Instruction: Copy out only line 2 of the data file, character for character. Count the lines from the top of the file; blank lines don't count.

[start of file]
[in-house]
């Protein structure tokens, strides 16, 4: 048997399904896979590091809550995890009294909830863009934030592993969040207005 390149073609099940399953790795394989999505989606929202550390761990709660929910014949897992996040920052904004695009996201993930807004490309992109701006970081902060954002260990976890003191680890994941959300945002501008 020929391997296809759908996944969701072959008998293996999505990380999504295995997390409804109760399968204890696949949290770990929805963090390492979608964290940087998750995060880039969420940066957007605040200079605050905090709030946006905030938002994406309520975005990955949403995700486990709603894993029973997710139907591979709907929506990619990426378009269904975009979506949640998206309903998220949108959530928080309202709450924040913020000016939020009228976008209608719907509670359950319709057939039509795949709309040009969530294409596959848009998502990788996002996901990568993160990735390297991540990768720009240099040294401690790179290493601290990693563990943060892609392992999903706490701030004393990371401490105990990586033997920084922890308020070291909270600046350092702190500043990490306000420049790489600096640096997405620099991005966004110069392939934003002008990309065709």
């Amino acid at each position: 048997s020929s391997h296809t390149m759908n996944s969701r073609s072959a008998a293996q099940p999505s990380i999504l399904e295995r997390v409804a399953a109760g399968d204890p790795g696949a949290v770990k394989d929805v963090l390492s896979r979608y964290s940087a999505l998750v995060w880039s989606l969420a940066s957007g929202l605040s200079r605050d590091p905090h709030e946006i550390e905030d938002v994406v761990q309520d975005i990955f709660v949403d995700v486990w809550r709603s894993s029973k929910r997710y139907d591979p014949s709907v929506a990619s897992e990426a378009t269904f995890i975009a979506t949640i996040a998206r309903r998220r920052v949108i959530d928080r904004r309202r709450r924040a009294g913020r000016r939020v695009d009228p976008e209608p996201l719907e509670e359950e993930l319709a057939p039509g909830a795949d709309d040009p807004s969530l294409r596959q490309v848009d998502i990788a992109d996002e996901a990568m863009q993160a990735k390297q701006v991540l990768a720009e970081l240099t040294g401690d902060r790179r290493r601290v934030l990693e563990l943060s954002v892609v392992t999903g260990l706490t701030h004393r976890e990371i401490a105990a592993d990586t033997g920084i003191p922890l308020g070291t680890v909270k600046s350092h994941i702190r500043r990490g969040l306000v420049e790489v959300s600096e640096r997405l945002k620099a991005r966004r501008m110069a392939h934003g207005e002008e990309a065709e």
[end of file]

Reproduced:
């Protein structure tokens, strides 16, 4: 048997399904896979590091809550995890009294909830863009934030592993969040207005 390149073609099940399953790795394989999505989606929202550390761990709660929910014949897992996040920052904004695009996201993930807004490309992109701006970081902060954002260990976890003191680890994941959300945002501008 020929391997296809759908996944969701072959008998293996999505990380999504295995997390409804109760399968204890696949949290770990929805963090390492979608964290940087998750995060880039969420940066957007605040200079605050905090709030946006905030938002994406309520975005990955949403995700486990709603894993029973997710139907591979709907929506990619990426378009269904975009979506949640998206309903998220949108959530928080309202709450924040913020000016939020009228976008209608719907509670359950319709057939039509795949709309040009969530294409596959848009998502990788996002996901990568993160990735390297991540990768720009240099040294401690790179290493601290990693563990943060892609392992999903706490701030004393990371401490105990990586033997920084922890308020070291909270600046350092702190500043990490306000420049790489600096640096997405620099991005966004110069392939934003002008990309065709």